Downtown Concerned Citizens Organization

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Prior to the COVID-19 pandemic, retired Toronto police service detective Norm Booth spent every lunch and dinner feeding his 73-year-old wife.

He says being with Maureen, who suffers from early-onset Alzheimer’s and is in Guelph’s Homewood Health Centre, helped reduce her stress, depression and anxiety.

But since COVID hit last year, he says he’s been granted only limited visits with strict protocols — and the idea of feeding her is strictly a non-starter.

When we spoke Monday, Booth was beside himself because after Maureen was sent three times to Guelph General Hospital last month — due to declines in her BP and oxygen — he learned she’d dropped 10 pounds.

“Homewood was telling me she won’t eat,” he said.

Homewood Health Centre is owned by Schlegel Health Care.

Booth says while his wife was in hospital, he was permitted to feed her all her meals and drinks — following “strict protocols” and dressed in PPE and gloves.


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Booth said he used plastic cutlery, which helped her eat better than with larger metal cutlery.

But when he visited her in Homewood, he noted that some of the less-experienced PSWs were trying to feed her using a large tablespoon full of food, which Maureen couldn’t handle.

He added that it takes an hour to get her to finish but he said several of the PSWs only spend so many minutes before essentially giving up.

“They will not listen to me that she needs time to eat,” he said.

“She’s going to deteriorate,” he added, noting she hasn’t been outside in the past year for a “breath of fresh air.”

He asked if “on compassionate grounds” he could be at the home on the three days he visits at both lunch and dinner in order to feed her himself. He says he’s now fully vaccinated.


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But in a May 19 letter from Sharon Deally-Grzybowski, director of clinical operations, he was told that in the context of COVID-19 and the “increasing prevalence of variants of concern” the local public health department and Homewood’s infection control department, have determined the current protocols and they will remain in place “until further notice.”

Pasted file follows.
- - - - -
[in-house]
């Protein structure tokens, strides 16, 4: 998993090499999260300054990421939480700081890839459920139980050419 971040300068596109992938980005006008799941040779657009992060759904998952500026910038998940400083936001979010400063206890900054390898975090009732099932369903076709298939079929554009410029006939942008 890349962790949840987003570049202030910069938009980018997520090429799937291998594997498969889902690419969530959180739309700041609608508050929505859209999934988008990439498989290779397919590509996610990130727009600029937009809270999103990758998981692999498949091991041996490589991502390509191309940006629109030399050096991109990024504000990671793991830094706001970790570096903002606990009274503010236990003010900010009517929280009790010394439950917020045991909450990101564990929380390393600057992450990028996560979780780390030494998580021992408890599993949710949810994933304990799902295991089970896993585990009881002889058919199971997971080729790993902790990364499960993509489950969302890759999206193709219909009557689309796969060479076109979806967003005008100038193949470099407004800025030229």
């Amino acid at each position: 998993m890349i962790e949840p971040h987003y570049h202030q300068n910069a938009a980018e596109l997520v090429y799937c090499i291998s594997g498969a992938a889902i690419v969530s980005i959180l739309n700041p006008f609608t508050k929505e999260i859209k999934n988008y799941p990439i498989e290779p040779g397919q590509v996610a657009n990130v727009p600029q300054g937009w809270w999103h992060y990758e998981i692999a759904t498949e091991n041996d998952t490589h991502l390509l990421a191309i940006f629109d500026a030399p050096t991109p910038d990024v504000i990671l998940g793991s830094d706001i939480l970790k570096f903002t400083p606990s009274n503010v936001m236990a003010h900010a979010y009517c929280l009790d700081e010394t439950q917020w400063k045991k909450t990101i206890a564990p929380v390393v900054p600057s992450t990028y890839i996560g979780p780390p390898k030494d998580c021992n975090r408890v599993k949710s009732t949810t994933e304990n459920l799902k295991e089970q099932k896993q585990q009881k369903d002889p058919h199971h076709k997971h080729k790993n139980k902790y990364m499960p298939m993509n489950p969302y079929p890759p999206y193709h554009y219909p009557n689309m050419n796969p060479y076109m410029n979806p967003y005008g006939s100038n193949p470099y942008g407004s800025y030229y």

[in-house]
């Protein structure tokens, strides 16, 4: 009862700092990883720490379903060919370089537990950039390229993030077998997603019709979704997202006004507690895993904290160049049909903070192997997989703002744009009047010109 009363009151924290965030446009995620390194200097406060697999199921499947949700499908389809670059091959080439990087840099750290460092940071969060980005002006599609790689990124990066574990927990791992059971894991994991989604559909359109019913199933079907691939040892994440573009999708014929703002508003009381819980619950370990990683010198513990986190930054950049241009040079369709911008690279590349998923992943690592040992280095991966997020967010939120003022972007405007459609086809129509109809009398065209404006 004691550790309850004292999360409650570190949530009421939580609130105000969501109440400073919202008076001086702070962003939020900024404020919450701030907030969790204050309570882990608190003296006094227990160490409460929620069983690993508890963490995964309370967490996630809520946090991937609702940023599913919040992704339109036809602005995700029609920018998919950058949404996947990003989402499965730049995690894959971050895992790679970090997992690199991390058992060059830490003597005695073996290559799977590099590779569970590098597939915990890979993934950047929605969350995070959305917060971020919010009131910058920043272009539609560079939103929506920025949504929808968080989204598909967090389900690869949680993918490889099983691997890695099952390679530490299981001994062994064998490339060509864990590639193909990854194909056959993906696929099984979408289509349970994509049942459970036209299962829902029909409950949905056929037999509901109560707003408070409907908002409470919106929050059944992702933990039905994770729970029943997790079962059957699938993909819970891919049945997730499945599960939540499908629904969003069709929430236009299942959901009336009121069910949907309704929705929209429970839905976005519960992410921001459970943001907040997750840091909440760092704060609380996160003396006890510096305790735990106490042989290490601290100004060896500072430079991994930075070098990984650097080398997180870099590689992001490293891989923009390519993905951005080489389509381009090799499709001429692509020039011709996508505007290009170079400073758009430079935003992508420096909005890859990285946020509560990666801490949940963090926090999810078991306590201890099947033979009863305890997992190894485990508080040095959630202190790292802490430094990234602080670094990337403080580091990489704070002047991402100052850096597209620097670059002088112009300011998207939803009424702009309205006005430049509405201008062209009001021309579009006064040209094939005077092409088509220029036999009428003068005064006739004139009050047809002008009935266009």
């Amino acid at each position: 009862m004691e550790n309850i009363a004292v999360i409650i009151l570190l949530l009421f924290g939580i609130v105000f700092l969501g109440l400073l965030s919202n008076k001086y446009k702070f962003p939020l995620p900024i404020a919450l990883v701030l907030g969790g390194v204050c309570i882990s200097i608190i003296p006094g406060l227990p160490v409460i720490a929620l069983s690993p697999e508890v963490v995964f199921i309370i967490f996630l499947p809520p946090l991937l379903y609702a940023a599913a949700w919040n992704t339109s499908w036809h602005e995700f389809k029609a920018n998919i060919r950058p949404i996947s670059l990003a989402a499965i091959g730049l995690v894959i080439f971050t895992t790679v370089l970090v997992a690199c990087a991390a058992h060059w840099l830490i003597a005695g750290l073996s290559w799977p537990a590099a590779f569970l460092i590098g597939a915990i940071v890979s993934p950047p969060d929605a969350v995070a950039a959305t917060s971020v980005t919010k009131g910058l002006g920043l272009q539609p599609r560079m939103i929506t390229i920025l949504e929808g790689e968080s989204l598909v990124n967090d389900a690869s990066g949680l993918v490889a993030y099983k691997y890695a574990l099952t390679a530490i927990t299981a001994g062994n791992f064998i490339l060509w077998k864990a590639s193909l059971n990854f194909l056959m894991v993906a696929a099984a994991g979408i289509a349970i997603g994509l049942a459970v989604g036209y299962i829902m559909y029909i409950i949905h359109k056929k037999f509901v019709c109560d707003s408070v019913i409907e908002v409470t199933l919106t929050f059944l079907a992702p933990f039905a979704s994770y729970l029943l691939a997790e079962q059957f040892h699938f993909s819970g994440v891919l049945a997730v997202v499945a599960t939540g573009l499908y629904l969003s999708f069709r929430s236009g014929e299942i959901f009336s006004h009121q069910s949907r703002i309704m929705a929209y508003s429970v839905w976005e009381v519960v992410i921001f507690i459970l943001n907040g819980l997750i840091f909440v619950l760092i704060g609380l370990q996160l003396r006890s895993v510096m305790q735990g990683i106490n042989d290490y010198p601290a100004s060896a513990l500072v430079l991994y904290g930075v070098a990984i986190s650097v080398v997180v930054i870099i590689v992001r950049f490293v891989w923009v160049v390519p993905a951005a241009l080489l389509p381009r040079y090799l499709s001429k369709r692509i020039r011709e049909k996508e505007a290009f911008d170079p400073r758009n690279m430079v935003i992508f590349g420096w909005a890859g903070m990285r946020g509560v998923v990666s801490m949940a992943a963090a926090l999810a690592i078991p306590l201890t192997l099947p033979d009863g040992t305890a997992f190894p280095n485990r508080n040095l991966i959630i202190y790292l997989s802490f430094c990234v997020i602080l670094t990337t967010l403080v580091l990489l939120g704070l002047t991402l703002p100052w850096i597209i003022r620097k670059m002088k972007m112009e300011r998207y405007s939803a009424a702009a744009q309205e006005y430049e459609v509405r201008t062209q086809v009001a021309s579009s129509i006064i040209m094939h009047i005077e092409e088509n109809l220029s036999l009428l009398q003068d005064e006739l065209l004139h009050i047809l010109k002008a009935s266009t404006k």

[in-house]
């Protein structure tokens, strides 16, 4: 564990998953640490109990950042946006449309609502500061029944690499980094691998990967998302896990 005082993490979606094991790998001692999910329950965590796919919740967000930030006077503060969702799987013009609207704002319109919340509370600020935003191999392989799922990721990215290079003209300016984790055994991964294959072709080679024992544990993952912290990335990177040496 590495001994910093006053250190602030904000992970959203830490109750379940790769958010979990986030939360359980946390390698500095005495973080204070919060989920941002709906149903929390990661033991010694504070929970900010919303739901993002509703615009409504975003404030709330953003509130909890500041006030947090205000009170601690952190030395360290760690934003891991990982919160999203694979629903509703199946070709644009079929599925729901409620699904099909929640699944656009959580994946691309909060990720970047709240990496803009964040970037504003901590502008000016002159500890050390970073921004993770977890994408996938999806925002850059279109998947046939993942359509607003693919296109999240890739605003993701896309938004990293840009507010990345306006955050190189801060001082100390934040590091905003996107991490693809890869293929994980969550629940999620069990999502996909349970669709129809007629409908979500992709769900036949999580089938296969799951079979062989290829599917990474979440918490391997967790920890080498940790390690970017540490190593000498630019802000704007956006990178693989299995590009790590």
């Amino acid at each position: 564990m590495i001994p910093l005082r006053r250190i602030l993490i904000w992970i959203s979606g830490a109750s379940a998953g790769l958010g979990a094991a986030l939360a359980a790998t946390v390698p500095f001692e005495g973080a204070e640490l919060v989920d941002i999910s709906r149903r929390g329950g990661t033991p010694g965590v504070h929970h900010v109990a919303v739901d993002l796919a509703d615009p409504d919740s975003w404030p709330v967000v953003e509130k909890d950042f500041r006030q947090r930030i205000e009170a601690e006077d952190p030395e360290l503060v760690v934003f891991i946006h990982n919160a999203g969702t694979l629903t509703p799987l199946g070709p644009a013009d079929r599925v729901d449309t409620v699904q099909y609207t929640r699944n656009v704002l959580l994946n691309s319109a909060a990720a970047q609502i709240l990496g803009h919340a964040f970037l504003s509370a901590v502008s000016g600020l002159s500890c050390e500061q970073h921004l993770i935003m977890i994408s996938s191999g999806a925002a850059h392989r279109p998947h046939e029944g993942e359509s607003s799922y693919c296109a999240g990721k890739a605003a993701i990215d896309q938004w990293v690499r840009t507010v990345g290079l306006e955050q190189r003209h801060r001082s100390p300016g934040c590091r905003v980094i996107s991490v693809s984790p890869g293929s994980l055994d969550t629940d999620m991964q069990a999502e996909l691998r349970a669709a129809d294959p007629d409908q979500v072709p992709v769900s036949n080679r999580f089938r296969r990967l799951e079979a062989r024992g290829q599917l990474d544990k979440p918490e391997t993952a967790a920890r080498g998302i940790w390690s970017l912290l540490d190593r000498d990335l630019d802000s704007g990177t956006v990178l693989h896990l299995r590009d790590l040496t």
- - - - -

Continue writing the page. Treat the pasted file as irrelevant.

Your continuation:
That meant he’d have to adhere to scheduled visits and not be able to feed her.

The letter writer advised Booth that if these infection control protocols “continue to be difficult” his wife can be sent home.

She added that they are exploring options of “alternate care environments” that may better suit his desire to engage with Maureen outside of their “current infection control policies and protocols.”


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Booth said that told him he’d better do it “their way or the highway.

“They don’t care … it’s a shame,” he claimed.

Natasha Lemieux, Homewood Health Centre’s VP of Patient Services & Clinical Services, told the Toronto Sun on Tuesday Homewood has a “number of COVID-related precautions in place” and limitations on numbers of visitors to keep safe distances.

She said not all patients are vaccinated because some have chosen not to get the vaccine and there are continual admissions and discharges of people who have not yet received it in the community.

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She said the residents in the unit where Booth’s wife is located are “particularly vulnerable” and often can’t understand physical distancing and infection control protocols or are unable to tolerate wearing a mask for any length of time.


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“We have to make sure we have the appropriate amount of space available so loved ones can see their family members and do so in a space that allows better opportunities for folks to stay away from one another,” Lemieux said.

She says Booth can’t feed his wife to “ensure good infection control.” She added that they are very well-staffed on the unit to provide “good quality care,” which includes feeding.

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“It has been a challenge … people are exhausted and have pandemic fatigue,” she said, noting that they have not a single COVID-related death over the course of the pandemic.

“We are all waiting with bated breath for restrictions to be eased up.”


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